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“Brands are picking this as an opportunity today as it is clutter-free space. With the kind of reliability and authenticity that kid influencers bring to the table, it definitely becomes a potential opportunity for brands. Also, the alpha generation is the key force of decision-making today in many families and the kids are well-informed. So they know exactly what they want when they go to a store because they have seen it being picked up by an influencer. They are not just influencers on social media but also at their home. So unlike five years ago, today's consumer cohorts are not limited to 18 plus ages. Today it ranges from a six-year-old to a 60-year-old,” she added.

Dharika Merchant, COO, WORD and Alchemy Group, said that a primary reason why brands want to work with kids other than relevance is that kids-based content is able to grab a lot more eyes due to the uniqueness in creation. “This content is usually given a ‘cute’ vibe and is widely shared and appreciated by adults and kids alike. That said, a brand should first and foremost check if that particular influencer is relevant to the brand’s products and messaging or not.”

Shahir Muneer

However, Shahir Muneer, Founder and Director, Divo, holds a different opinion from the rest and said child influencers are not a major phenomenon in India yet. “The briefs that are coming from brands typically want the parent along with the kid because the parents are the decision-makers. The brand also has a responsibility that they can't make an underage kid to talk about the brand product.”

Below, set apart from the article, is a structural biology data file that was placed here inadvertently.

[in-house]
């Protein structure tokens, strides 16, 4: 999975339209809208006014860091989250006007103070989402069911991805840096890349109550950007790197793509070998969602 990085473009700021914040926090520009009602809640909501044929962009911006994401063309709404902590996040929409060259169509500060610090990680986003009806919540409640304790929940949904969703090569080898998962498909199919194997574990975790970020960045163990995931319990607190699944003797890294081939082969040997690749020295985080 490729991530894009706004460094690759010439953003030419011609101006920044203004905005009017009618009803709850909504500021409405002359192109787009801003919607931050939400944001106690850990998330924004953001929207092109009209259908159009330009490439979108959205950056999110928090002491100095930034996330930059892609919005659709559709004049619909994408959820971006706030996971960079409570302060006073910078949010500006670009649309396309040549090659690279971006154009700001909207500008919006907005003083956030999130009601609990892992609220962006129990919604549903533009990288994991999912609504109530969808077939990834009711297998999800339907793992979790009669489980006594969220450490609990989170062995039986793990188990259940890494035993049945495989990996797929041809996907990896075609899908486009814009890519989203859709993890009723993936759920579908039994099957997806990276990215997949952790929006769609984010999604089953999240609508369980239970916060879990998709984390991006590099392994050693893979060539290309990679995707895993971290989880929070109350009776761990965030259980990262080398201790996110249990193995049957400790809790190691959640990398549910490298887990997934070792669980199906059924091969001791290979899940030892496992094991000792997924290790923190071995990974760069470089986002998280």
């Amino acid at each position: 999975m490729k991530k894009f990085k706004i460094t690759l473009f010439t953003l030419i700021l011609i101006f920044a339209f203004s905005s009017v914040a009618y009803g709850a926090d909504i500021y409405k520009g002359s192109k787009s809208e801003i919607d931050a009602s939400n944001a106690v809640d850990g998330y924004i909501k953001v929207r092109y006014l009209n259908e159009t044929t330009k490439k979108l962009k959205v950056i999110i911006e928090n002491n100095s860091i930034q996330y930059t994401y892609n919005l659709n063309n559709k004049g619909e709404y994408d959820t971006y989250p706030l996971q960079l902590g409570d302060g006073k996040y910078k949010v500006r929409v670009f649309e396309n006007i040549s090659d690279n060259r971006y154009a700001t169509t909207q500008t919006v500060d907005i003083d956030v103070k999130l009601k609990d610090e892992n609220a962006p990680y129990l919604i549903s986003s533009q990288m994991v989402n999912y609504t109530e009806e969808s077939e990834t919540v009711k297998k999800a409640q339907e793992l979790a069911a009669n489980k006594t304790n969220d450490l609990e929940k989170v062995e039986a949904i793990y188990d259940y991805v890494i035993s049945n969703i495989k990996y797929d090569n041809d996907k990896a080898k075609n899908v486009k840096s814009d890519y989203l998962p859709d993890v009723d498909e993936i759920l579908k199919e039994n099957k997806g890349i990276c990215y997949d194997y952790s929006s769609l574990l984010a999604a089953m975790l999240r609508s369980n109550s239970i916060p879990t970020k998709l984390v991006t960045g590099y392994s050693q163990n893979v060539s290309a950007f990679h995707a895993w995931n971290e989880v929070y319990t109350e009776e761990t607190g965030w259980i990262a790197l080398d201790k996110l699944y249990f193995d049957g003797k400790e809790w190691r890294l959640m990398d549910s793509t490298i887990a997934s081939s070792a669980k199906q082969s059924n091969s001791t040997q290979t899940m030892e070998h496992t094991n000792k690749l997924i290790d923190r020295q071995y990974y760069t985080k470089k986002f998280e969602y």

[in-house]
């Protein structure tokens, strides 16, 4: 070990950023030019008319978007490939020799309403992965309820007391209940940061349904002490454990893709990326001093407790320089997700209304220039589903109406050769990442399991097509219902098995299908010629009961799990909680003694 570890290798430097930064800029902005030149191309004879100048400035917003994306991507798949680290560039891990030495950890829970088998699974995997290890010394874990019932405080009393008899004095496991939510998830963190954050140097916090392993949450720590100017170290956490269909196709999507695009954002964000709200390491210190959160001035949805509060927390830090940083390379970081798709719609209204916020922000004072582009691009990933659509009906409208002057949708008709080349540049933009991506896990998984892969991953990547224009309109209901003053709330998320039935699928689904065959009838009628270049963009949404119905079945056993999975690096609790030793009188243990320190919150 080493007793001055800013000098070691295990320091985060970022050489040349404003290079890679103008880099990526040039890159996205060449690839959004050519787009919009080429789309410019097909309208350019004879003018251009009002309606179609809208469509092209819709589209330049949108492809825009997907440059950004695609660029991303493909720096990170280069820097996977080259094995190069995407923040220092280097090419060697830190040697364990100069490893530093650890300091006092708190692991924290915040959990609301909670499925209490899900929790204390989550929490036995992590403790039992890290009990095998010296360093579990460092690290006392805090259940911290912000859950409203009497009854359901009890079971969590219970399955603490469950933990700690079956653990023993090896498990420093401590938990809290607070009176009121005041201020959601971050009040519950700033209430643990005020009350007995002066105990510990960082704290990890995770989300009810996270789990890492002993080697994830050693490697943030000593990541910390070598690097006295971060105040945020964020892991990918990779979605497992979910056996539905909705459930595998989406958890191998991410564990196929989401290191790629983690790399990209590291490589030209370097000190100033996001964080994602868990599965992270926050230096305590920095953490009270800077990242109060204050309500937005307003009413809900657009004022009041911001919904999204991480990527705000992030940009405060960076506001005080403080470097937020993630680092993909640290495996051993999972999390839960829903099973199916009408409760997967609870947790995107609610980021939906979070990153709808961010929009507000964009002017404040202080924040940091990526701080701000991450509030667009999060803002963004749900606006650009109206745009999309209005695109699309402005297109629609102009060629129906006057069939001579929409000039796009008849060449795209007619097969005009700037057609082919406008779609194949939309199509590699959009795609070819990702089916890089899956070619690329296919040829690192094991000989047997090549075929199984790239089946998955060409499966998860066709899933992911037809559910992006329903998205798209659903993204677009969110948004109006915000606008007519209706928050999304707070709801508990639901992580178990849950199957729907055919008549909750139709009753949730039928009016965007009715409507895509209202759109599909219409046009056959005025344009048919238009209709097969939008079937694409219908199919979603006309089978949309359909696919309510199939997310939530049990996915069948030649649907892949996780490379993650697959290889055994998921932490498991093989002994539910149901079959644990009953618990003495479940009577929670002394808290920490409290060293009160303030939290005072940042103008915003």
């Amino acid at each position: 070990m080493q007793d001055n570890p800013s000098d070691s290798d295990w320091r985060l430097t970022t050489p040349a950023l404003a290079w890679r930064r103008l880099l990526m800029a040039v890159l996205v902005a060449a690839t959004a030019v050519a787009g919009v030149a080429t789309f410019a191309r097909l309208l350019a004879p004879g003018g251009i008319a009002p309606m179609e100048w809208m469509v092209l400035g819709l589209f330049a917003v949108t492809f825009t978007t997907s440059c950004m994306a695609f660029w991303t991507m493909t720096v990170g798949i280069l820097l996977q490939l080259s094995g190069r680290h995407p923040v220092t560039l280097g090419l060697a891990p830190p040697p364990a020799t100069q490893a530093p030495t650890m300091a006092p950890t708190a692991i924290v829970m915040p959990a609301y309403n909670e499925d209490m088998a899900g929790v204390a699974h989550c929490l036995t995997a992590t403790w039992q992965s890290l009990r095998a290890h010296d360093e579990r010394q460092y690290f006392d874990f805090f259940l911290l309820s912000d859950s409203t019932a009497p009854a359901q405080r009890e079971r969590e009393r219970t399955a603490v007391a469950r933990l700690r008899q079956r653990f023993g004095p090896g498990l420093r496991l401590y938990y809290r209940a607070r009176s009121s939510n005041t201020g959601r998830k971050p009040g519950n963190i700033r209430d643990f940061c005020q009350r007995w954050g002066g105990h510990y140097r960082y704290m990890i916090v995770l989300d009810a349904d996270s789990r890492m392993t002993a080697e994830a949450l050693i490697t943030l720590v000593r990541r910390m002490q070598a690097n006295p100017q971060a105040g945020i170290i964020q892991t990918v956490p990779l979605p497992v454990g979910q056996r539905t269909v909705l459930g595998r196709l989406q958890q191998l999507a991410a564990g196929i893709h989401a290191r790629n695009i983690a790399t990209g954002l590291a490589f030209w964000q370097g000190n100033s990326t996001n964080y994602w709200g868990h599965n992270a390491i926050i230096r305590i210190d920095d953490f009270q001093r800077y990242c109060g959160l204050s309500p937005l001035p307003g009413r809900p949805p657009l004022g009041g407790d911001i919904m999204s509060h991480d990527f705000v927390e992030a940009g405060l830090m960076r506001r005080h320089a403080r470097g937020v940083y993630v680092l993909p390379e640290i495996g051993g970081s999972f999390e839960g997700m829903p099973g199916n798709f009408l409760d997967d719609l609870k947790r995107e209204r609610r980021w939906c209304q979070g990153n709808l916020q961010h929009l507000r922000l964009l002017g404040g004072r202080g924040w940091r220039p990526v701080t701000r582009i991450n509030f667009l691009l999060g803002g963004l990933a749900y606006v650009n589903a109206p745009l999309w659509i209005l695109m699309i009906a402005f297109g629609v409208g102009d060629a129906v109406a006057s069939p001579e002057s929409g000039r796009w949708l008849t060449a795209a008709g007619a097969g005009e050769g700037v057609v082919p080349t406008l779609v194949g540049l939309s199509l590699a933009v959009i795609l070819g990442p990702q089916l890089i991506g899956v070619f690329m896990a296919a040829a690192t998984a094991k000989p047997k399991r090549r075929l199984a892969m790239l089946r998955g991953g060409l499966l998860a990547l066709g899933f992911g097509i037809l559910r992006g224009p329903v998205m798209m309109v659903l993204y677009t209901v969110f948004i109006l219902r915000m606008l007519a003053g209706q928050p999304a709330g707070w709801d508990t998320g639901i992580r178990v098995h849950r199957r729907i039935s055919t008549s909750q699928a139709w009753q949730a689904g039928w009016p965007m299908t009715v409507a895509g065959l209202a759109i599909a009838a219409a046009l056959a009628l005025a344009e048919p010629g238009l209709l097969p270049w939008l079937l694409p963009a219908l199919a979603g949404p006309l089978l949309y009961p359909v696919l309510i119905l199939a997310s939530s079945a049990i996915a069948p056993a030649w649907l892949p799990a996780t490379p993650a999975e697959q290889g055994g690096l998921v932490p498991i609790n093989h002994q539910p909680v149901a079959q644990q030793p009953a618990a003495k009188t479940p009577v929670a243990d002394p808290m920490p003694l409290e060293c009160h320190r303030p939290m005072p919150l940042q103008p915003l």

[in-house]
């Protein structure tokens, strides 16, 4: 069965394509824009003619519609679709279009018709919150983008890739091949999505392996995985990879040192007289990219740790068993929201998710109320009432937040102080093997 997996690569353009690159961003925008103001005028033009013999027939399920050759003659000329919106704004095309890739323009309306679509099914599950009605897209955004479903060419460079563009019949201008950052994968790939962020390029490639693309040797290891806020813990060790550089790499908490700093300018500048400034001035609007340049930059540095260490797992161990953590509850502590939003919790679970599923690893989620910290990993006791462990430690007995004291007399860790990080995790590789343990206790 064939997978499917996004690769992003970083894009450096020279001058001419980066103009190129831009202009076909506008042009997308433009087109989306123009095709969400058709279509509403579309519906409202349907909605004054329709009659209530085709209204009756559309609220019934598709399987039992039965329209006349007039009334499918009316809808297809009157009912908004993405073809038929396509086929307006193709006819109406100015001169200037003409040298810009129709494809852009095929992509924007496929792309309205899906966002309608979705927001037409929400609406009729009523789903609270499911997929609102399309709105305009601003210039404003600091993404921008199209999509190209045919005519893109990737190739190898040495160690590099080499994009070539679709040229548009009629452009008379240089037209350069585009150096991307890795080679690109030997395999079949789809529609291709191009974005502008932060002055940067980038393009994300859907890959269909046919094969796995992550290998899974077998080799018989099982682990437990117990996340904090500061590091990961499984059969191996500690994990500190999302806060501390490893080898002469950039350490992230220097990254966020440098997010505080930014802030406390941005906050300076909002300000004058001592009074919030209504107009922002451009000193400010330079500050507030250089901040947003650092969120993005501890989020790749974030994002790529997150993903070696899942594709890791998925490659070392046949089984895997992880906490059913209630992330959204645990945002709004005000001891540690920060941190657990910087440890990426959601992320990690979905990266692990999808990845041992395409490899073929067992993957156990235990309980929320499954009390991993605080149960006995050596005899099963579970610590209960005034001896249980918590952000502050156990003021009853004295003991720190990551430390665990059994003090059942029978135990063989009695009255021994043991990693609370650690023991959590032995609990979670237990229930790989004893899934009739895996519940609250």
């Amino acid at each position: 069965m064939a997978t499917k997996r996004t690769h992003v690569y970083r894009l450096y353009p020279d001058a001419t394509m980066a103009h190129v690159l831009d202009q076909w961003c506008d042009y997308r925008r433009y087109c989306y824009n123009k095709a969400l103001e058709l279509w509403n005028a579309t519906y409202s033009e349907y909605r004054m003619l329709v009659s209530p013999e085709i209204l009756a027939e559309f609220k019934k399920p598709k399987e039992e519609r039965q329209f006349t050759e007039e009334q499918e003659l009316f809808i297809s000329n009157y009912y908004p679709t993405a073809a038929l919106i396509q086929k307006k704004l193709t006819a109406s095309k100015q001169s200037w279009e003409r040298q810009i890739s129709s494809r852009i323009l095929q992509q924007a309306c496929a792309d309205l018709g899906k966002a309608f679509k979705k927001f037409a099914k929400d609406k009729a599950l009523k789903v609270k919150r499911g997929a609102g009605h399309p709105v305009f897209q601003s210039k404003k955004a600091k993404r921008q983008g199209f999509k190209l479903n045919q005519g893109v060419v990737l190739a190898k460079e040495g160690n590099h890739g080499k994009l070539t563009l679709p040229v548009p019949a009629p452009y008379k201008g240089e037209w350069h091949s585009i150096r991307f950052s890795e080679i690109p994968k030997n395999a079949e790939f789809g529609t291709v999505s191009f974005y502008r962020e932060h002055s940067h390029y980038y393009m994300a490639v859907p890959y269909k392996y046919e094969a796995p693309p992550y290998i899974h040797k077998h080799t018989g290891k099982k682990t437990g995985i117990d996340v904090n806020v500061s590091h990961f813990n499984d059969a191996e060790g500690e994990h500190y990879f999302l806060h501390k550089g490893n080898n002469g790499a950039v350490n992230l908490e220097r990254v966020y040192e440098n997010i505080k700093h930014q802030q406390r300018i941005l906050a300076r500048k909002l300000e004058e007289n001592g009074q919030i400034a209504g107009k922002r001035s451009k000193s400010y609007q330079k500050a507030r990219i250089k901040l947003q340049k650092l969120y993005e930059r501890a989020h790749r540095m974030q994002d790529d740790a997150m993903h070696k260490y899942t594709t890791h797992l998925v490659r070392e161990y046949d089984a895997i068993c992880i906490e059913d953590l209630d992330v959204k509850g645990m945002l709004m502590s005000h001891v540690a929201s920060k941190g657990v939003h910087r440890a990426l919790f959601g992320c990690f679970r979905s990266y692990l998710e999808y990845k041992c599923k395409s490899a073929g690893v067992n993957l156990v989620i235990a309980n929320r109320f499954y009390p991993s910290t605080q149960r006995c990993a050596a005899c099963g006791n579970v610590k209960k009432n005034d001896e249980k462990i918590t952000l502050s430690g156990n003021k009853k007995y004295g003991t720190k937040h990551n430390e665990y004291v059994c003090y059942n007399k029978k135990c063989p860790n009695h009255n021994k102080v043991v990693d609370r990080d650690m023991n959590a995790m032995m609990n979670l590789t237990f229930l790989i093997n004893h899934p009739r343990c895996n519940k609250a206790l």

Most of the child influencers' profiles are handled by their parents. Instagram and YouTube are the most popular platforms for kids. But at whom are these posts targeted?

Ramachandran said, “When we leverage kids for influencer activity, it's for kids and for their parents. The parents are going to be the decision-makers. Nowadays, busy parents give their phones to their children to keep them entertained. So though they may not have their own profiles, they have access to content on social media through their parents' phones.”

Merchant said, “Content created by children is ideally targeted to parents and or younger audiences. That said it can easily be consumed by anyone if the content tells a story and is relatable.”

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Quoting a 2019 study by Totally Awesome—a children’s digital media company—on Indian kids’ digital insight, Sharda said 73% of children consuming digital content ask their parents to buy something because of a child influencers’ endorsements. Over 80% of parents buy their kids what they want because they were advertised by a child influencer. “A child influencer’s content is not consumed by children alone, but by various people from all walks of life. And it's not limited to just products that cater to children alone.”

Not even in their teens, these influencers are reviewing games, toys and now even promoting food products. Ramachandran said that in the future they could be endorsing a broader range of products. However, they should be cautious to not promote things that are not relevant to kids.